Directed by: Myron Dewey, Josh Fox and James Spione
Schedule : Saturday 11th September, 5pm (89′)
Language : EN subtitled in EN
The Water Protectors at Standing Rock captured world attention through their peaceful resistance. The film documents the story of Native-led defiance that has forever changed the fight for clean water, our environment and the future of our planet.
The Dakota Access Pipeline is a controversial project that would bring fracked gas from the Bakken Shale in North Dakota through South Dakota, Iowa and eventually to Illinois. The Standing Rock Nation and people all over the world oppose the project because the pipeline would run under the Missouri river, a source of drinking water for over 18 million people. There are thousands of miles of pipelines in the United States and they leak every single day. Since 2010 over 3,300 oil spills and leaks have been reported.
Tens of thousands of people gathered at Standing Rock to join the peaceful prayeractions. Filmmakers Myron Dewey, Josh Fox and James Spione spent months on the front lines documenting North Dakota’s violent response to the Peaceful water protectors. These artists risked their own safety to capture images of police firing mace, pepper spray and rubber bullets at peaceful water protectors, journalists and medics at point-blank range. This film is not only shows a very brutal police repression of a peaceful protest, it is also a compilation of emotional interviews with members of the camp responding to having their civil liberties trampled on. In addition, this film is a cautionary tale, as these kinds of battles against the oil industry are becoming more prevalent in the United States and the World.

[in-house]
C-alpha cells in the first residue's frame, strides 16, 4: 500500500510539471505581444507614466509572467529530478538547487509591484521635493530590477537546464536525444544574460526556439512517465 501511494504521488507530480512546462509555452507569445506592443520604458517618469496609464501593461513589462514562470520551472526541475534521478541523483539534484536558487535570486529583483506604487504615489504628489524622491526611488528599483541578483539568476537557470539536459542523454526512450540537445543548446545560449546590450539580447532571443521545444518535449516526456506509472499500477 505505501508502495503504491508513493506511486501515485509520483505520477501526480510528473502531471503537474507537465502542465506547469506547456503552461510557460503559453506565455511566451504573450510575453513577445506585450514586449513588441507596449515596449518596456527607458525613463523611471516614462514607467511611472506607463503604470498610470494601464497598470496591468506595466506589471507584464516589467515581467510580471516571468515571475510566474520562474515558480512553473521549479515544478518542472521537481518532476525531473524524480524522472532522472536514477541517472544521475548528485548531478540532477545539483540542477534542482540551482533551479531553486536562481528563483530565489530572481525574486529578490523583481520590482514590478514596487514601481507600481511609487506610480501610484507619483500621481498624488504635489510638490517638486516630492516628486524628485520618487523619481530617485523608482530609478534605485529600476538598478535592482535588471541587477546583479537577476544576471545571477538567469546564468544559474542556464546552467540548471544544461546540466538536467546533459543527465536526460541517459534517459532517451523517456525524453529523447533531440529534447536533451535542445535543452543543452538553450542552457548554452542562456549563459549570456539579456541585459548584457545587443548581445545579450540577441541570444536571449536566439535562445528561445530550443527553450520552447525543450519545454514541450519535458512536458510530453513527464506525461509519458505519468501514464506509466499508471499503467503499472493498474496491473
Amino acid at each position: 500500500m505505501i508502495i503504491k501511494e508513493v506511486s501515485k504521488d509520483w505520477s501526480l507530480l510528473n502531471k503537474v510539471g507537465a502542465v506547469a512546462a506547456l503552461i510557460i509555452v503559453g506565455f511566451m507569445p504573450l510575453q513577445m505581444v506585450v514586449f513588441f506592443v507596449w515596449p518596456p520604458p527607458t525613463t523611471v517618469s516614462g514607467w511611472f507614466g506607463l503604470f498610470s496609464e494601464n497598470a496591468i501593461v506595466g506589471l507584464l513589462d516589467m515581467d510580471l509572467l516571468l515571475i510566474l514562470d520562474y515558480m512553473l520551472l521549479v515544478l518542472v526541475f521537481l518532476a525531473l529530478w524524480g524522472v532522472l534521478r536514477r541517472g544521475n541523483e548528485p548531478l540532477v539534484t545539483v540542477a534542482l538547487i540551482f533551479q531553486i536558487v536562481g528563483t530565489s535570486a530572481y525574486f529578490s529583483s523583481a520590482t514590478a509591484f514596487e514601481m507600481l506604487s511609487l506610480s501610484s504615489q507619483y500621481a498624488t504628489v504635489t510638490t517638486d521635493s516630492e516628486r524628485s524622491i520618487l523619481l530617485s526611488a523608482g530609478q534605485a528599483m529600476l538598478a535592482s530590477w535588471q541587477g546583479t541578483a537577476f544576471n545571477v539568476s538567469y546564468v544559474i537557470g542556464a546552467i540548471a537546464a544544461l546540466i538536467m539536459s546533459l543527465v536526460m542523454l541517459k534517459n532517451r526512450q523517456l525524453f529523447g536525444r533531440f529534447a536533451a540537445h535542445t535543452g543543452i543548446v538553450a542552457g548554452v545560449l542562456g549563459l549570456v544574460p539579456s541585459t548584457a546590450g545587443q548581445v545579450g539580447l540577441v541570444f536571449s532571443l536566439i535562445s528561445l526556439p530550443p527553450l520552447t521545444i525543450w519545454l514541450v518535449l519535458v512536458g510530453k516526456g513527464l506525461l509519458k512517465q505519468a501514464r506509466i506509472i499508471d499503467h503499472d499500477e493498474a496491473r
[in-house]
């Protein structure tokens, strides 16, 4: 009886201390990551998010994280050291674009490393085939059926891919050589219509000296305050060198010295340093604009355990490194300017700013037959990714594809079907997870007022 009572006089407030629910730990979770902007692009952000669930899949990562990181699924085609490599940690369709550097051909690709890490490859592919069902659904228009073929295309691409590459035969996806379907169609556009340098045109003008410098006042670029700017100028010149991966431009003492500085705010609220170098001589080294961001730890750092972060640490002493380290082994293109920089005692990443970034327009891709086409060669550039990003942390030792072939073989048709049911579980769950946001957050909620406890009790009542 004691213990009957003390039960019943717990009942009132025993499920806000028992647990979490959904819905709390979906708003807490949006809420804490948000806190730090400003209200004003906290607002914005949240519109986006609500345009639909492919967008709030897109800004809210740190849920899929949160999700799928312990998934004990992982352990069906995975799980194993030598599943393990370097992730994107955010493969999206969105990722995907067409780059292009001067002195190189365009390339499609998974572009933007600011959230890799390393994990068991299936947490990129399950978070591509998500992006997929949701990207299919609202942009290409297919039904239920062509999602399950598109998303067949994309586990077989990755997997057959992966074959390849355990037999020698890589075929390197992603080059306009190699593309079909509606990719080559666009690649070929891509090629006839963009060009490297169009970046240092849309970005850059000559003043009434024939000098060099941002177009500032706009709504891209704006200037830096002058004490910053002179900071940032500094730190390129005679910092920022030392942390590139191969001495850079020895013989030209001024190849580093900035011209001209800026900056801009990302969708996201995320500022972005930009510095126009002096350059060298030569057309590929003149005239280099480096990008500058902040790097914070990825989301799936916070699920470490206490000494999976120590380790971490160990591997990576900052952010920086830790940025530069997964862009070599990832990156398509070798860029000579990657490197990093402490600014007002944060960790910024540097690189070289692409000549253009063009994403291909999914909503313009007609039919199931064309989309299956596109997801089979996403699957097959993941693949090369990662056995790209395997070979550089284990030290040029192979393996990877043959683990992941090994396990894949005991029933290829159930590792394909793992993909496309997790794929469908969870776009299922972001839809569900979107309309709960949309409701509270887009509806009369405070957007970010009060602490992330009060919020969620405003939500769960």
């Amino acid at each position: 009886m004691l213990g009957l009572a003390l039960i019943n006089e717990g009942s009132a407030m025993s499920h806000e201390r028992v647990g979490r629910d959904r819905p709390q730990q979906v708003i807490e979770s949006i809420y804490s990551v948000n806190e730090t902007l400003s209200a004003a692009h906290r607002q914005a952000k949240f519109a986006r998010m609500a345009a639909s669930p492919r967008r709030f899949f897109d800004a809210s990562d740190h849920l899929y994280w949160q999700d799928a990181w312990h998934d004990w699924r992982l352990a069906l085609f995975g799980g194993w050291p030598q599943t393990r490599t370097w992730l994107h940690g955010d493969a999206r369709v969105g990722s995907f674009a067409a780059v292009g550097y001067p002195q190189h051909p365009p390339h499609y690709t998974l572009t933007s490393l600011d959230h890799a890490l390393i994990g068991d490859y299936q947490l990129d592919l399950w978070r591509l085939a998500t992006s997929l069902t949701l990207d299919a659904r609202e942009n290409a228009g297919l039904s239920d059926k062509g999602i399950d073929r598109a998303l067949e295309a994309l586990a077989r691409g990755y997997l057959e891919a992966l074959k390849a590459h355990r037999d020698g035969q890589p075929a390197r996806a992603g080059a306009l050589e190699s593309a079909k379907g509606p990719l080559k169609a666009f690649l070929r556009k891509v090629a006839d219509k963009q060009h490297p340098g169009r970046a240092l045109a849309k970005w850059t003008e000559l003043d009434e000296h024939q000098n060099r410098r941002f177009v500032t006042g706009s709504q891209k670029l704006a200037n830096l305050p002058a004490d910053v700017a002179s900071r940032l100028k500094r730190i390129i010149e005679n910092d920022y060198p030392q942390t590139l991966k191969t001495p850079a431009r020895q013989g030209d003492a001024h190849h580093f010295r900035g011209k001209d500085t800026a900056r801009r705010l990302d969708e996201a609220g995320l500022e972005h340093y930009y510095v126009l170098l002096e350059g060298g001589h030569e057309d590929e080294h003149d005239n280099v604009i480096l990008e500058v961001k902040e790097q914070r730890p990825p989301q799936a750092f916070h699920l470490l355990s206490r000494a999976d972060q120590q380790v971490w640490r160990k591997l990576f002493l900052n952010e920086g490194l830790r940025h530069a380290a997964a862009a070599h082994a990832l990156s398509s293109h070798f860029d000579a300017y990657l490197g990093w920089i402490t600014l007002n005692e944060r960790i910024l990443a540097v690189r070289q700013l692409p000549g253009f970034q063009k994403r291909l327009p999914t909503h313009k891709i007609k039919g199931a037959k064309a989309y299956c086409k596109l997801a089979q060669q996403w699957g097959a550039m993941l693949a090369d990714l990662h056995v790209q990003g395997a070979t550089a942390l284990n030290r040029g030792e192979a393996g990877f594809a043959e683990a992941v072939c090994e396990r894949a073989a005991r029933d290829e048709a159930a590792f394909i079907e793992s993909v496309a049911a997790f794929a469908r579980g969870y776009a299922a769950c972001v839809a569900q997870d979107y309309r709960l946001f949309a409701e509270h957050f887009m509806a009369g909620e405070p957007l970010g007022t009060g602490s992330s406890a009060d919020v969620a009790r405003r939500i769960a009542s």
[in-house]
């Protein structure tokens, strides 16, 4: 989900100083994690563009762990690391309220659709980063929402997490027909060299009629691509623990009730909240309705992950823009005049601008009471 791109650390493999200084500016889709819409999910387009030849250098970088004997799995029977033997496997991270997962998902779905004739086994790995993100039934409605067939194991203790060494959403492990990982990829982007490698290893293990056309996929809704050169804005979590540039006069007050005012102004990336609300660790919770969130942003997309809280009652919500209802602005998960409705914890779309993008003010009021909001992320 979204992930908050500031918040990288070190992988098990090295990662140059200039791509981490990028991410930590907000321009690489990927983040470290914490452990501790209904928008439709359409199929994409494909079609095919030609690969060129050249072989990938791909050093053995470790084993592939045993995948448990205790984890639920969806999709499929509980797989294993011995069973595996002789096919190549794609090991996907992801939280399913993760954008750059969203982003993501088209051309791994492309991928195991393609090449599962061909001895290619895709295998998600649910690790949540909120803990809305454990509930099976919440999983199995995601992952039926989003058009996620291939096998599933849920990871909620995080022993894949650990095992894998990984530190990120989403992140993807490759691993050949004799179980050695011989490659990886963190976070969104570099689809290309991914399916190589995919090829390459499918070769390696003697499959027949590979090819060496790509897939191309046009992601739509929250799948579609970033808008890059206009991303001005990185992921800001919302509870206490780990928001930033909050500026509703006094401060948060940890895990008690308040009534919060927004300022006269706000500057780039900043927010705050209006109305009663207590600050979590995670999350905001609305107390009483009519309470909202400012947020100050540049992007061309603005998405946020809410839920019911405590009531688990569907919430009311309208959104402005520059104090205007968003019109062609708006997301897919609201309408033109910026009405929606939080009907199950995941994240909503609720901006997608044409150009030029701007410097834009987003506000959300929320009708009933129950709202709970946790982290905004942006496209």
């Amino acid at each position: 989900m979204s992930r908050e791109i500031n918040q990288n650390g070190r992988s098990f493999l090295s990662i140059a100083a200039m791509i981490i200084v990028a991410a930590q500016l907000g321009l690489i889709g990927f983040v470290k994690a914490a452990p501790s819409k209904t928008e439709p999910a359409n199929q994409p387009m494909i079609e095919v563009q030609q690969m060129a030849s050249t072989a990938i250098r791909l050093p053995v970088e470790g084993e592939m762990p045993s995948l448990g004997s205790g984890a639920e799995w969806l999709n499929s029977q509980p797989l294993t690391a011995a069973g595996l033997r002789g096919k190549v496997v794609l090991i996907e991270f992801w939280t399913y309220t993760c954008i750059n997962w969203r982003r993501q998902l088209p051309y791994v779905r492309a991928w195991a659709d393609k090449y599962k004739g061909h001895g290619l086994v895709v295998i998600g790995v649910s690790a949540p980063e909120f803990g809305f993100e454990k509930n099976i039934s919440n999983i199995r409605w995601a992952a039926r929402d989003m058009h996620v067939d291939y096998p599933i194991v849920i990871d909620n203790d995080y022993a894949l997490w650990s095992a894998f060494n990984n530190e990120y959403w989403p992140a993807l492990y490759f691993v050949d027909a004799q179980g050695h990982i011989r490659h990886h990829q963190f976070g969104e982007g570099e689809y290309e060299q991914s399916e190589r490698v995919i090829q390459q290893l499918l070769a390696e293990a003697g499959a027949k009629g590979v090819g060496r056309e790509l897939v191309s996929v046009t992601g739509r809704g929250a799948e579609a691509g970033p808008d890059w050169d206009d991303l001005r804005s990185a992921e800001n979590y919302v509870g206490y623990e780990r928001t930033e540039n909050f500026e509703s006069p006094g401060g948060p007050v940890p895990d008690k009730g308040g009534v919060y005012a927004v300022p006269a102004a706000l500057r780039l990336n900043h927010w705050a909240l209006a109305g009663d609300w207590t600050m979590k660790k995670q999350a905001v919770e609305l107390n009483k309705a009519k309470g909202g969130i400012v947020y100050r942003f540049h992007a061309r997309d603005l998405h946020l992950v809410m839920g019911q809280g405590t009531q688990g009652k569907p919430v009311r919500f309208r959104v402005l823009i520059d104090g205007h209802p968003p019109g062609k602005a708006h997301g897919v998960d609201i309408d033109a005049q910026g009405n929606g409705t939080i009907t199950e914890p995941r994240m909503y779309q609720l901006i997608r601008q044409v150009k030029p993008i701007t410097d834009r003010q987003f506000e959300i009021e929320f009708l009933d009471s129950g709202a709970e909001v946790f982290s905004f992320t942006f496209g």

Moving from summer 2016, when demonstrations over the Dakota Access Pipeline’s demolishing of sacred Native burial grounds began, to the current and disheartening pipeline status, AWAKE, A Dream from Standing Rock is a powerful visual poem in three parts that uncovers complex hidden truths with simplicity. The film is a collaboration between indigenous filmmakers, Director Myron Dewey and Executive Producer Doug Good Feather, and Oscar-nominated environmental filmmakers Josh Fox and James Spione.